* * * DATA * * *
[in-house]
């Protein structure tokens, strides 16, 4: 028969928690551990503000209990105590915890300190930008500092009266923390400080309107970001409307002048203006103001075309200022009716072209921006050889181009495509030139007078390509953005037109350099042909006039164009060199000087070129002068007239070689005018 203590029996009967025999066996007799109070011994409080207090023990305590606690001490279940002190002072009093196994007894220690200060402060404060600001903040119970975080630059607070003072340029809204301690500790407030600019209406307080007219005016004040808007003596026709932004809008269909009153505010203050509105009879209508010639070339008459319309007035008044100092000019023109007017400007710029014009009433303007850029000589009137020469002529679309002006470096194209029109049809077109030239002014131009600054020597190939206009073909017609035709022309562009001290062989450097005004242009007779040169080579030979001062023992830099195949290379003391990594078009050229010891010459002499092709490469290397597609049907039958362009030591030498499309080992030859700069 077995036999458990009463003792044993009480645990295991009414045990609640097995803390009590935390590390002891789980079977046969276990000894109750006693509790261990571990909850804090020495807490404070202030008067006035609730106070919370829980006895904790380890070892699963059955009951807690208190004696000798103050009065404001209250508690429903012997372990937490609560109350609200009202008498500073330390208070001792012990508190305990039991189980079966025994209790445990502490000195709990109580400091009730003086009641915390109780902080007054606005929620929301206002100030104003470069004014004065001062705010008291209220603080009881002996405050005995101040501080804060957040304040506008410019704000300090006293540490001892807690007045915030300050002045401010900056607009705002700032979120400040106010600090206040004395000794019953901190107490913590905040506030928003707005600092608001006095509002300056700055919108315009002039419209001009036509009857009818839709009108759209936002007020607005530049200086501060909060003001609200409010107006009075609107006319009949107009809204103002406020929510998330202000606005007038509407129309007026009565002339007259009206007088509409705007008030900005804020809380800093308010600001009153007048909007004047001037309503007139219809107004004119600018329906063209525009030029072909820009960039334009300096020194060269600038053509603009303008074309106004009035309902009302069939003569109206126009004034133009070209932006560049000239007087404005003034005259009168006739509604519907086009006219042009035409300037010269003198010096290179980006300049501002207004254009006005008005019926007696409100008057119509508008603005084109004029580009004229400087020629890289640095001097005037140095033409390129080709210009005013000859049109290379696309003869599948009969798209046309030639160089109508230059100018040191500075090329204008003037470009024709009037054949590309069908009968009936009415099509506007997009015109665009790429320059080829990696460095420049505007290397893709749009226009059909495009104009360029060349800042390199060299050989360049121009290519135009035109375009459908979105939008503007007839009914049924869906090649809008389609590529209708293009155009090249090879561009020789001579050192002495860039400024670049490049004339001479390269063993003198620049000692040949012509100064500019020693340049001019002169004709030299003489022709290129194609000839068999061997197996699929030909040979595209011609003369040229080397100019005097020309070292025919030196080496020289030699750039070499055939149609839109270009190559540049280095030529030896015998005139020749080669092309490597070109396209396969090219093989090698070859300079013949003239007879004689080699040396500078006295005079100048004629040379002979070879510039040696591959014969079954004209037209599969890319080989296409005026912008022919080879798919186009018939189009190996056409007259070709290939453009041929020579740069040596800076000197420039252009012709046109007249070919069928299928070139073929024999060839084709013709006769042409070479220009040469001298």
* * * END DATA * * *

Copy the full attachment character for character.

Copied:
[in-house]
């Protein structure tokens, strides 16, 4: 028969928690551990503000209990105590915890300190930008500092009266923390400080309107970001409307002048203006103001075309200022009716072209921006050889181009495509030139007078390509953005037109350099042909006039164009060199000087070129002068007239070689005018 203590029996009967025999066996007799109070011994409080207090023990305590606690001490279940002190002072009093196994007894220690200060402060404060600001903040119970975080630059607070003072340029809204301690500790407030600019209406307080007219005016004040808007003596026709932004809008269909009153505010203050509105009879209508010639070339008459319309007035008044100092000019023109007017400007710029014009009433303007850029000589009137020469002529679309002006470096194209029109049809077109030239002014131009600054020597190939206009073909017609035709022309562009001290062989450097005004242009007779040169080579030979001062023992830099195949290379003391990594078009050229010891010459002499092709490469290397597609049907039958362009030591030498499309080992030859700069 077995036999458990009463003792044993009480645990295991009414045990609640097995803390009590935390590390002891789980079977046969276990000894109750006693509790261990571990909850804090020495807490404070202030008067006035609730106070919370829980006895904790380890070892699963059955009951807690208190004696000798103050009065404001209250508690429903012997372990937490609560109350609200009202008498500073330390208070001792012990508190305990039991189980079966025994209790445990502490000195709990109580400091009730003086009641915390109780902080007054606005929620929301206002100030104003470069004014004065001062705010008291209220603080009881002996405050005995101040501080804060957040304040506008410019704000300090006293540490001892807690007045915030300050002045401010900056607009705002700032979120400040106010600090206040004395000794019953901190107490913590905040506030928003707005600092608001006095509002300056700055919108315009002039419209001009036509009857009818839709009108759209936002007020607005530049200086501060909060003001609200409010107006009075609107006319009949107009809204103002406020929510998330202000606005007038509407129309007026009565002339007259009206007088509409705007008030900005804020809380800093308010600001009153007048909007004047001037309503007139219809107004004119600018329906063209525009030029072909820009960039334009300096020194060269600038053509603009303008074309106004009035309902009302069939003569109206126009004034133009070209932006560049000239007087404005003034005259009168006739509604519907086009006219042009035409300037010269003198010096290179980006300049501002207004254009006005008005019926007696409100008057119509508008603005084109004029580009004229400087020629890289640095001097005037140095033409390129080709210009005013000859049109290379696309003869599948009969798209046309030639160089109508230059100018040191500075090329204008003037470009024709009037054949590309069908009968009936009415099509506007997009015109665009790429320059080829990696460095420049505007290397893709749009226009059909495009104009360029060349800042390199060299050989360049121009290519135009035109375009459908979105939008503007007839009914049924869906090649809008389609590529209708293009155009090249090879561009020789001579050192002495860039400024670049490049004339001479390269063993003198620049000692040949012509100064500019020693340049001019002169004709030299003489022709290129194609000839068999061997197996699929030909040979595209011609003369040229080397100019005097020309070292025919030196080496020289030699750039070499055939149609839109270009190559540049280095030529030896015998005139020749080669092309490597070109396209396969090219093989090698070859300079013949003239007879004689080699040396500078006295005079100048004629040379002979070879510039040696591959014969079954004209037209599969890319080989296409005026912008022919080879798919186009018939189009190996056409007259070709290939453009041929020579740069040596800076000197420039252009012709046109007249070919069928299928070139073929024999060839084709013709006769042409070479220009040469001298």